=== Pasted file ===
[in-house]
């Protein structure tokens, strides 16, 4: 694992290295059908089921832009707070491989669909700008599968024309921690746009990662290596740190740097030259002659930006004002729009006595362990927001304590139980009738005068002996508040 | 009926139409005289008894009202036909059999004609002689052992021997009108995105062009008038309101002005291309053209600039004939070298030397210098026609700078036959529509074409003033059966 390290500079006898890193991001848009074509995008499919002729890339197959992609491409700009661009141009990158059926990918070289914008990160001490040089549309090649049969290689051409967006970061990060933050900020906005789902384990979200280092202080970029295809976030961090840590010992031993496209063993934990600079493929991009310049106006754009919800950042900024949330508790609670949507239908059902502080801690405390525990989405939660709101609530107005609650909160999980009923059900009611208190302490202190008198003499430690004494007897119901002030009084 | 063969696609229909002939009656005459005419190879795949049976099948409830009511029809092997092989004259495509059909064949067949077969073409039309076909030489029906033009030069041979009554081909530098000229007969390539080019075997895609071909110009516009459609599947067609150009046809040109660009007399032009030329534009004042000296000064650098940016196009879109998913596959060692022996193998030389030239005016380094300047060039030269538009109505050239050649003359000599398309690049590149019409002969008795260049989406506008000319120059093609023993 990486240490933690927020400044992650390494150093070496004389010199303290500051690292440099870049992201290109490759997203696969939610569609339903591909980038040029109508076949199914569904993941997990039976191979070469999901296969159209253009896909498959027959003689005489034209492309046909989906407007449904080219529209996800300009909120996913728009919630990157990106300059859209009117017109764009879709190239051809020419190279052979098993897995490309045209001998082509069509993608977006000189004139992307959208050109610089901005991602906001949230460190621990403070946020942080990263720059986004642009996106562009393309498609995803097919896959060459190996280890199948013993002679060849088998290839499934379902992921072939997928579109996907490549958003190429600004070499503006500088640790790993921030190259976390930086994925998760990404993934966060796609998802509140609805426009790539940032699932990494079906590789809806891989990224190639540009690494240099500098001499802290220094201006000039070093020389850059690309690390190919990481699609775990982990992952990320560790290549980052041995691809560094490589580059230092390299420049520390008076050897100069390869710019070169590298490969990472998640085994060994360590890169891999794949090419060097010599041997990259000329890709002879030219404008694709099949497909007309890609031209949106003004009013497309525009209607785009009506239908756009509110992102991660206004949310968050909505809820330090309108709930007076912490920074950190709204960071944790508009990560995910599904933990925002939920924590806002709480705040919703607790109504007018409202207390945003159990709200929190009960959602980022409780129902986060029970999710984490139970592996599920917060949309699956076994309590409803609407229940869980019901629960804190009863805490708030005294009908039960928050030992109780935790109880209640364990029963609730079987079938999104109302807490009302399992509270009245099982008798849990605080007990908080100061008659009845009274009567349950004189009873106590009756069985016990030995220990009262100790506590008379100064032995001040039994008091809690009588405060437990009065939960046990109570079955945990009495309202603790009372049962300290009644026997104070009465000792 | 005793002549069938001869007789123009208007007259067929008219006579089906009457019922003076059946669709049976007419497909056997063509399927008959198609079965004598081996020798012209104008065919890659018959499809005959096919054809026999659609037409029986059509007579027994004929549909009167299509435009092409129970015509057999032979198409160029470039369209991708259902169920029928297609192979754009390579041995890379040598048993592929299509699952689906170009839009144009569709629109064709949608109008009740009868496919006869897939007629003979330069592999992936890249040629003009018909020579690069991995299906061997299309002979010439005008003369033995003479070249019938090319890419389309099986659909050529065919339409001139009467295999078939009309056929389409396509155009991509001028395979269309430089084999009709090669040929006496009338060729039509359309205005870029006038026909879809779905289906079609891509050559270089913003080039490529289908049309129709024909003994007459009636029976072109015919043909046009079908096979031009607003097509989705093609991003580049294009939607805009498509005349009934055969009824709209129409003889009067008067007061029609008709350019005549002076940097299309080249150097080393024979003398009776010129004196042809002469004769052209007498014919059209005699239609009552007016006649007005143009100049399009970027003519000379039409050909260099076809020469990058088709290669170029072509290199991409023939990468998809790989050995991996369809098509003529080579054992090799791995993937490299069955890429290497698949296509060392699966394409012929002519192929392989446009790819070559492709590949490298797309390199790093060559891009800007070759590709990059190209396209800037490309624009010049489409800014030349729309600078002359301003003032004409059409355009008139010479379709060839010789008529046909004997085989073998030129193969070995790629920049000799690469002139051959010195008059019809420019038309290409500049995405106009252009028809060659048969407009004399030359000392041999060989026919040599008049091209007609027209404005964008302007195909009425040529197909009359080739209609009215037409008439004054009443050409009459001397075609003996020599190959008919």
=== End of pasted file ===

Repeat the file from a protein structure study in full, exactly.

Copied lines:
[in-house]
């Protein structure tokens, strides 16, 4: 694992290295059908089921832009707070491989669909700008599968024309921690746009990662290596740190740097030259002659930006004002729009006595362990927001304590139980009738005068002996508040 | 009926139409005289008894009202036909059999004609002689052992021997009108995105062009008038309101002005291309053209600039004939070298030397210098026609700078036959529509074409003033059966 390290500079006898890193991001848009074509995008499919002729890339197959992609491409700009661009141009990158059926990918070289914008990160001490040089549309090649049969290689051409967006970061990060933050900020906005789902384990979200280092202080970029295809976030961090840590010992031993496209063993934990600079493929991009310049106006754009919800950042900024949330508790609670949507239908059902502080801690405390525990989405939660709101609530107005609650909160999980009923059900009611208190302490202190008198003499430690004494007897119901002030009084 | 063969696609229909002939009656005459005419190879795949049976099948409830009511029809092997092989004259495509059909064949067949077969073409039309076909030489029906033009030069041979009554081909530098000229007969390539080019075997895609071909110009516009459609599947067609150009046809040109660009007399032009030329534009004042000296000064650098940016196009879109998913596959060692022996193998030389030239005016380094300047060039030269538009109505050239050649003359000599398309690049590149019409002969008795260049989406506008000319120059093609023993 990486240490933690927020400044992650390494150093070496004389010199303290500051690292440099870049992201290109490759997203696969939610569609339903591909980038040029109508076949199914569904993941997990039976191979070469999901296969159209253009896909498959027959003689005489034209492309046909989906407007449904080219529209996800300009909120996913728009919630990157990106300059859209009117017109764009879709190239051809020419190279052979098993897995490309045209001998082509069509993608977006000189004139992307959208050109610089901005991602906001949230460190621990403070946020942080990263720059986004642009996106562009393309498609995803097919896959060459190996280890199948013993002679060849088998290839499934379902992921072939997928579109996907490549958003190429600004070499503006500088640790790993921030190259976390930086994925998760990404993934966060796609998802509140609805426009790539940032699932990494079906590789809806891989990224190639540009690494240099500098001499802290220094201006000039070093020389850059690309690390190919990481699609775990982990992952990320560790290549980052041995691809560094490589580059230092390299420049520390008076050897100069390869710019070169590298490969990472998640085994060994360590890169891999794949090419060097010599041997990259000329890709002879030219404008694709099949497909007309890609031209949106003004009013497309525009209607785009009506239908756009509110992102991660206004949310968050909505809820330090309108709930007076912490920074950190709204960071944790508009990560995910599904933990925002939920924590806002709480705040919703607790109504007018409202207390945003159990709200929190009960959602980022409780129902986060029970999710984490139970592996599920917060949309699956076994309590409803609407229940869980019901629960804190009863805490708030005294009908039960928050030992109780935790109880209640364990029963609730079987079938999104109302807490009302399992509270009245099982008798849990605080007990908080100061008659009845009274009567349950004189009873106590009756069985016990030995220990009262100790506590008379100064032995001040039994008091809690009588405060437990009065939960046990109570079955945990009495309202603790009372049962300290009644026997104070009465000792 | 005793002549069938001869007789123009208007007259067929008219006579089906009457019922003076059946669709049976007419497909056997063509399927008959198609079965004598081996020798012209104008065919890659018959499809005959096919054809026999659609037409029986059509007579027994004929549909009167299509435009092409129970015509057999032979198409160029470039369209991708259902169920029928297609192979754009390579041995890379040598048993592929299509699952689906170009839009144009569709629109064709949608109008009740009868496919006869897939007629003979330069592999992936890249040629003009018909020579690069991995299906061997299309002979010439005008003369033995003479070249019938090319890419389309099986659909050529065919339409001139009467295999078939009309056929389409396509155009991509001028395979269309430089084999009709090669040929006496009338060729039509359309205005870029006038026909879809779905289906079609891509050559270089913003080039490529289908049309129709024909003994007459009636029976072109015919043909046009079908096979031009607003097509989705093609991003580049294009939607805009498509005349009934055969009824709209129409003889009067008067007061029609008709350019005549002076940097299309080249150097080393024979003398009776010129004196042809002469004769052209007498014919059209005699239609009552007016006649007005143009100049399009970027003519000379039409050909260099076809020469990058088709290669170029072509290199991409023939990468998809790989050995991996369809098509003529080579054992090799791995993937490299069955890429290497698949296509060392699966394409012929002519192929392989446009790819070559492709590949490298797309390199790093060559891009800007070759590709990059190209396209800037490309624009010049489409800014030349729309600078002359301003003032004409059409355009008139010479379709060839010789008529046909004997085989073998030129193969070995790629920049000799690469002139051959010195008059019809420019038309290409500049995405106009252009028809060659048969407009004399030359000392041999060989026919040599008049091209007609027209404005964008302007195909009425040529197909009359080739209609009215037409008439004054009443050409009459001397075609003996020599190959008919």